Path computation module 212 is configured to compute a path from a source label switch router to a destination label switch router, to signal along the path, and/or to modify forwarding tables at intermediate label switch routers along the path. Examples of path computation module 212 include Path Computation Element (PCE) and Path Computation Client (PCC). As explained in more detail below, path computation module 212 may also be configured to update (e.g., add or delete) label switch routers on a multicast tree. It should be appreciated that the computed path may be the shortest path, as measured in some metric (e.g., cost, length, and other metrics) that satisfies relevant LSP Traffic Engineering constraints or attributes. Examples of constraints include bandwidth, affinities (administrative constraints to avoid or include certain links), priority, class type, and other constraints. Path computation can either be performed by a source label switch router or by some other label switch router. The source label switch router can exploit its knowledge of network topology and resources available on each link to perform the path computation according to LSP Traffic Engineering constraints. Various path computation methodologies are available including Constrained Shortest Path First (CPSF), intra-domain point-to-multipoint path (P2MP) computation, and other computation methodologies.
Multicast routers (e.g., source label switch router 102) create one or more multicast trees that control the path that multicast traffic takes through the network to deliver traffic (e.g., data stream) to nodes within a multicast group. A multicast tree is an ordered set of label switch routers and traffic engineering links that comprise the path from a source label switch router to one or more destination label switch routers. For example, as shown in
A multicast tree may include a multicast data tree and a multicast control tree.
Since each label switch router 408, 409 or 410 maps to a different domain, the multicast control tree in effect defines a number of domains D2-D4. In an example embodiment, domains D2-D4 may be predefined. For example, a user may define domains D2-D4. To define domains D2-D4 in a multicast control tree, a user may define or specify a label switch router (e.g., a border label switch router 408, 409 or 410) for each domain. Alternatively, the user may provide a list of domains, such as domains D2-D4, and source label switch router 102 can automatically find and populate the multicast control tree with one or more destination label switch routers, such as border routers 408-410, associated with each listed domain. It should be noted that a list is a series of domains. In an example, the domains may be listed in a data structure (e.g., a file, a table, an array, and other data structures).
At 504, after the multicast tree is accessed, a source label switch router may dynamically update the multicast tree by initially transmitting a multicast address to the destination label switch routers. Here, one or more multicast addresses (e.g. a set of multicast addresses) associated with a multicast group are transmitted to the destination label switch routers defined by the multicast tree. Transmission may be made by broadcasting or advertising the multicast address to all the destination switch routers defined by the multicast tree. In general, a multicast address is an identifier for a group of label switch routers that have joined a multicast group. An example of a multicast address is a class D address, which is a type of IP address that falls within a range from 22.214.171.124 to 126.96.36.199. Another example of a multicast address is a globally scoped address, which is a range of addresses from 188.8.131.52 through 184.108.40.206. Other examples of multicast addresses include Ethernet Media Access Control (MAC) addresses, Glop addresses (e.g., 220.127.116.11/8 address range), Layer 2 Multicast Addresses, and other multicast addresses.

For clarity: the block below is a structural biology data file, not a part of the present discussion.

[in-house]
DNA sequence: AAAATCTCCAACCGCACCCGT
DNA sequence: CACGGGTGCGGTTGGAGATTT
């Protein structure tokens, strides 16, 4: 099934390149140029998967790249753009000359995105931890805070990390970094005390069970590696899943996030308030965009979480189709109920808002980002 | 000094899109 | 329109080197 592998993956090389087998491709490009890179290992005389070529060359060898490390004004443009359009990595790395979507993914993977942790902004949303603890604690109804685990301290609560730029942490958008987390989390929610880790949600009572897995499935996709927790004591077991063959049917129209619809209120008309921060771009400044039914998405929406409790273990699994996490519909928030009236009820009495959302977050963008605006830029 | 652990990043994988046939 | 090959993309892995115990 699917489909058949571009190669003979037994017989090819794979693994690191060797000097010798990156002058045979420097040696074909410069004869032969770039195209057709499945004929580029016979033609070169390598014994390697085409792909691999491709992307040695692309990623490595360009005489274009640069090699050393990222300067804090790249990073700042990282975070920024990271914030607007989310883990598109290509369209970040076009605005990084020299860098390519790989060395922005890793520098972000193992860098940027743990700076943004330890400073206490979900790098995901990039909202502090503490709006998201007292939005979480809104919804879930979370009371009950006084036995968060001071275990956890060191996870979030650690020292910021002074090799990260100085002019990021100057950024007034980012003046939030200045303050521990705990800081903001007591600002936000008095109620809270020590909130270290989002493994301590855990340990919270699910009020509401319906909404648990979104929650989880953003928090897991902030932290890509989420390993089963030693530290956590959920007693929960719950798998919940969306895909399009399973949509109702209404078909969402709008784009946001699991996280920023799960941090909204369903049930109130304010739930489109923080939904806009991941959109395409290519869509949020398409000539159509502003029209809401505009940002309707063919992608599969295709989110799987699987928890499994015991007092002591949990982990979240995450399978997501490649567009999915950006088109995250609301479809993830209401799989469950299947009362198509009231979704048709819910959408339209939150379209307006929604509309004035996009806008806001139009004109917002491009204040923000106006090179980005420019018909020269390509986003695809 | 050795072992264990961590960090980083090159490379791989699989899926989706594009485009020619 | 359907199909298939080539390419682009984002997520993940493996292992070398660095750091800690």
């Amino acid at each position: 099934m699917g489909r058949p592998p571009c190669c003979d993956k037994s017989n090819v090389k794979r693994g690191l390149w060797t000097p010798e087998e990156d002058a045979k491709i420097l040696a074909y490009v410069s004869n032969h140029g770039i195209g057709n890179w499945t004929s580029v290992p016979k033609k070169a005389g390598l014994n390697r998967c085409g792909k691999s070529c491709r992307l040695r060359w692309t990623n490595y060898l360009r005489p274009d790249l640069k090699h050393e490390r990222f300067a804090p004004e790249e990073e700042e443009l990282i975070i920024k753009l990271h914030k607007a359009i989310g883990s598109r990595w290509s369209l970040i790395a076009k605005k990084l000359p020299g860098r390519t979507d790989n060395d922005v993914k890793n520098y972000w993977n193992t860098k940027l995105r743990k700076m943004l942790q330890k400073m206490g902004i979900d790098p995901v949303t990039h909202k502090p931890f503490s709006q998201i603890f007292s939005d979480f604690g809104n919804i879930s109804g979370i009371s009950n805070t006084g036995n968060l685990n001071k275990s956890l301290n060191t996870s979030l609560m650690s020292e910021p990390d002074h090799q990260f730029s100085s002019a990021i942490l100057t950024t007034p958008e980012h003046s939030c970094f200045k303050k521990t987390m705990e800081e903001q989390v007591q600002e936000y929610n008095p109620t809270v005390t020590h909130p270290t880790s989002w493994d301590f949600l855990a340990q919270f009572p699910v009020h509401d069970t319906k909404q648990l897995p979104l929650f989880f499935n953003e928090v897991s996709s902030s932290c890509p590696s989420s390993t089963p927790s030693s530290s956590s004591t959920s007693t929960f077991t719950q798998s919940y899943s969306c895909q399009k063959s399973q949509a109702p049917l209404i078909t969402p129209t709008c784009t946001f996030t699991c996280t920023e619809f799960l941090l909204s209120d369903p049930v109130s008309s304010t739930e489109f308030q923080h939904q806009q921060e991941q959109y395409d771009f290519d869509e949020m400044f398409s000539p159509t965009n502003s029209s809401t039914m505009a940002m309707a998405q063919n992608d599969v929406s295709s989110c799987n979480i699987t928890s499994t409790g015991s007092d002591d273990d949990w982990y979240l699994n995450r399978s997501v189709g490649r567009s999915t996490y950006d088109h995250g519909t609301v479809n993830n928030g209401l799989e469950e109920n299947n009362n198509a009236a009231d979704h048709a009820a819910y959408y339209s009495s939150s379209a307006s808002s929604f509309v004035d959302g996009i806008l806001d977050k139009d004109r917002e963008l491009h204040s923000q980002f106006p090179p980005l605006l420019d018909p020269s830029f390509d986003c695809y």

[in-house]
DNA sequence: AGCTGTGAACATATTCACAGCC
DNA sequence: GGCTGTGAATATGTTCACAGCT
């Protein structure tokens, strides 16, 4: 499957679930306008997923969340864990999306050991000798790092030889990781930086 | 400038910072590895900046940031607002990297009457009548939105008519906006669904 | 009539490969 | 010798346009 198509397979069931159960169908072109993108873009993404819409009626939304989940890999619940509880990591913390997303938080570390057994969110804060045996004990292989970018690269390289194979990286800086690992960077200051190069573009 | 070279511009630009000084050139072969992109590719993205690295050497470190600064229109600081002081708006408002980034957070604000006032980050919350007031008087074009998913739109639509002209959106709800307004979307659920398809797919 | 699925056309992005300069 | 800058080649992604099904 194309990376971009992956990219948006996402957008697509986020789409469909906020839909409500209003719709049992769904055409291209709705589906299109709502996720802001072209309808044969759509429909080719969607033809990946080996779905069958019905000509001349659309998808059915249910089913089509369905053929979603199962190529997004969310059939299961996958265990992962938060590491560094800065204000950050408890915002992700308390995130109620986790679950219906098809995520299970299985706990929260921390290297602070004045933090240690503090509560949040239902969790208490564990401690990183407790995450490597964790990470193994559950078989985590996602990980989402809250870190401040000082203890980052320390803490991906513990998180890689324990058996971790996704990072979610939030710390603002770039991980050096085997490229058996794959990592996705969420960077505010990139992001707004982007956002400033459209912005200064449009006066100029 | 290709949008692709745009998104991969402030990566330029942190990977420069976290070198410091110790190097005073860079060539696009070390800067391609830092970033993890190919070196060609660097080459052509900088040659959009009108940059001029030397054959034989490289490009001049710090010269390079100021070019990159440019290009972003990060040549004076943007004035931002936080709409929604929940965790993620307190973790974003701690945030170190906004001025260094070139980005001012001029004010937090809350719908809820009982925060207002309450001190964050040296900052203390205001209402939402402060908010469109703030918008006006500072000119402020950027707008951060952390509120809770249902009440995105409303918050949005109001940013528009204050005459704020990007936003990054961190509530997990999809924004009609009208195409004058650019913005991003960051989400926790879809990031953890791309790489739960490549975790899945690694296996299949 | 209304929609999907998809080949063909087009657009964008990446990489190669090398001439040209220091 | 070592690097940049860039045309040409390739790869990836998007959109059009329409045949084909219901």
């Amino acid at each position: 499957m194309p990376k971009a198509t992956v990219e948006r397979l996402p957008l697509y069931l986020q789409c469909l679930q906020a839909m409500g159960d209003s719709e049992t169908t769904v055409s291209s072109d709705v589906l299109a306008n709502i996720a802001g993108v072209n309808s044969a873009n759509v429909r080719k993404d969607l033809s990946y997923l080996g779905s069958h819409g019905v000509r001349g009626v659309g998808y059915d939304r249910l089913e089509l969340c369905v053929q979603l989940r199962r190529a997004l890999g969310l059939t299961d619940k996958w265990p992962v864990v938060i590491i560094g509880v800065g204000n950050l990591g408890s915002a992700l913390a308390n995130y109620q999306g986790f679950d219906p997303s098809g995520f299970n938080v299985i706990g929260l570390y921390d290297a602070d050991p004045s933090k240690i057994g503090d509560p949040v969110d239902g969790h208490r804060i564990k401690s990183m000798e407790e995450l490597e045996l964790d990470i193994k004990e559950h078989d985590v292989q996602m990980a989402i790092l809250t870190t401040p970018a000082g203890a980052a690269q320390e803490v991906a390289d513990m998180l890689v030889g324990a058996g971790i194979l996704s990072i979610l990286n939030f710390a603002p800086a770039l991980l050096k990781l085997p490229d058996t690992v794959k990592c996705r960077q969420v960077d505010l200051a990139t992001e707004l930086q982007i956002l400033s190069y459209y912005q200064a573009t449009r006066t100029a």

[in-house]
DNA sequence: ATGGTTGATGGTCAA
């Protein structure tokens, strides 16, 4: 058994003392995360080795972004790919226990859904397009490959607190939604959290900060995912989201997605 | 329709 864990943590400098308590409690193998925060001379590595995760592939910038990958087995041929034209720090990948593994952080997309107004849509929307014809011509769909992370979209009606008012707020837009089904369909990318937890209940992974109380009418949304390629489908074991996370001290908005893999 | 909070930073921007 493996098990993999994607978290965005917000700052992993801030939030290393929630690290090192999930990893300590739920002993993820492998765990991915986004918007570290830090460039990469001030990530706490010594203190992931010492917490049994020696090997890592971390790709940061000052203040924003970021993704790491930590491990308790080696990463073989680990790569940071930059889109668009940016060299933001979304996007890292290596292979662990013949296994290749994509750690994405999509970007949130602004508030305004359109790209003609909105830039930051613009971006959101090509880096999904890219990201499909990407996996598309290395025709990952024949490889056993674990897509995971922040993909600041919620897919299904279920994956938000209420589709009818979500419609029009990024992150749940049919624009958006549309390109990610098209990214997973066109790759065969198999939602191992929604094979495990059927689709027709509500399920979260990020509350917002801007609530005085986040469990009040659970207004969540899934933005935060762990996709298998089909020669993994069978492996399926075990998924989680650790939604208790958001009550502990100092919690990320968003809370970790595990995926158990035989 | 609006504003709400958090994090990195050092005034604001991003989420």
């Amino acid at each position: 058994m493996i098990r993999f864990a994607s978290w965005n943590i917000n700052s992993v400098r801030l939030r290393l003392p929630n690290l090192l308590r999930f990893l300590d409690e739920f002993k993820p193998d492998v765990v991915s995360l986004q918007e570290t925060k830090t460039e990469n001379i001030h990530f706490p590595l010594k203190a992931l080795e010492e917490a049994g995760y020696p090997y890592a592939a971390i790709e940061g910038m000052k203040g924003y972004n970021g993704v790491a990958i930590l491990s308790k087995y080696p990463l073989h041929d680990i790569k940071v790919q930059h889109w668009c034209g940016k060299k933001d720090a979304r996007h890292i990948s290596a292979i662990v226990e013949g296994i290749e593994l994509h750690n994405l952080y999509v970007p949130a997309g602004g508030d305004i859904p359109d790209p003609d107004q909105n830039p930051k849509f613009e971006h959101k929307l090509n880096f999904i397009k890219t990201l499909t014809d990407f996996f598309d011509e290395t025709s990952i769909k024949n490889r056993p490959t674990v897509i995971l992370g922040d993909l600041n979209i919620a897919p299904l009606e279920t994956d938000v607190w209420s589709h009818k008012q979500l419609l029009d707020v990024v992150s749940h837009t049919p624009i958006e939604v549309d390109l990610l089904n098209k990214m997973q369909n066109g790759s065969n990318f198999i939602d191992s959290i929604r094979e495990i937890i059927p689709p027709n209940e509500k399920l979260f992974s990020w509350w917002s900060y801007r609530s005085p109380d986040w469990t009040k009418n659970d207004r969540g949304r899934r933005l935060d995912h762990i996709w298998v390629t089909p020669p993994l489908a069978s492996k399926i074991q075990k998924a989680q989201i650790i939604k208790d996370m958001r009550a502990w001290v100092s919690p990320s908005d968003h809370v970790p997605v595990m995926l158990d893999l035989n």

After destination label switch routers 408-410 receive multicast address 650, the destination label switch routers may further transmit or forward the multicast address to other label switch routers 606-611 within their domains D2-D4. Such label switch routers 606-611 are not associated with the multicast control tree. Here, as shown in
Each destination label switch router 408, 409 or 410 may transmit multicast address 650 by way of an interior gateway protocol. An interior gateway protocol refers to one or more routing protocols that are used within a domain, such as domains D1-D4. Examples of interior gateway protocols include Open Shortest Path First (OSPF), Intermediate-System-to-Intermediate-System (IS-IS), and other interior gateway protocols. Multicast address 650 may be included in an interior gateway protocol advertisement. Transmission may, for example, be by way of an interior gateway protocol flooding mechanism where destination label switch router 408, 409 or 410 broadcasts or advertises multicast address 650 to all label switch routers, such as label switch routers 606 and 607, within its domain D2, D3 or D4, respectively. By having destination label switch routers 408-410 broadcast multicast address 650 to label switch routers 609-611 within their domains D2-D4, the multicast address may be transmitted to the label switch routers that are not associated with the multicast control tree. It should be appreciated that the transmission techniques described above may also be applied to a multicast data tree.
If the label switch router wants to join the multicast group, then the label switch router transmits a request at 806 to join the multicast group. In an example, the request to join may be an expand message embodied as a Path Computation Element Communication Protocol (PCEP) message, which is a communication protocol used between PCE and PCC. The request to join includes an identifier of the label switch router that originated the request to join. For example, the request to join may include an identifier of a new label switch router. The identifier may include a variety of identifiers associated with a label switch router. An example of an identifier may include a router ID.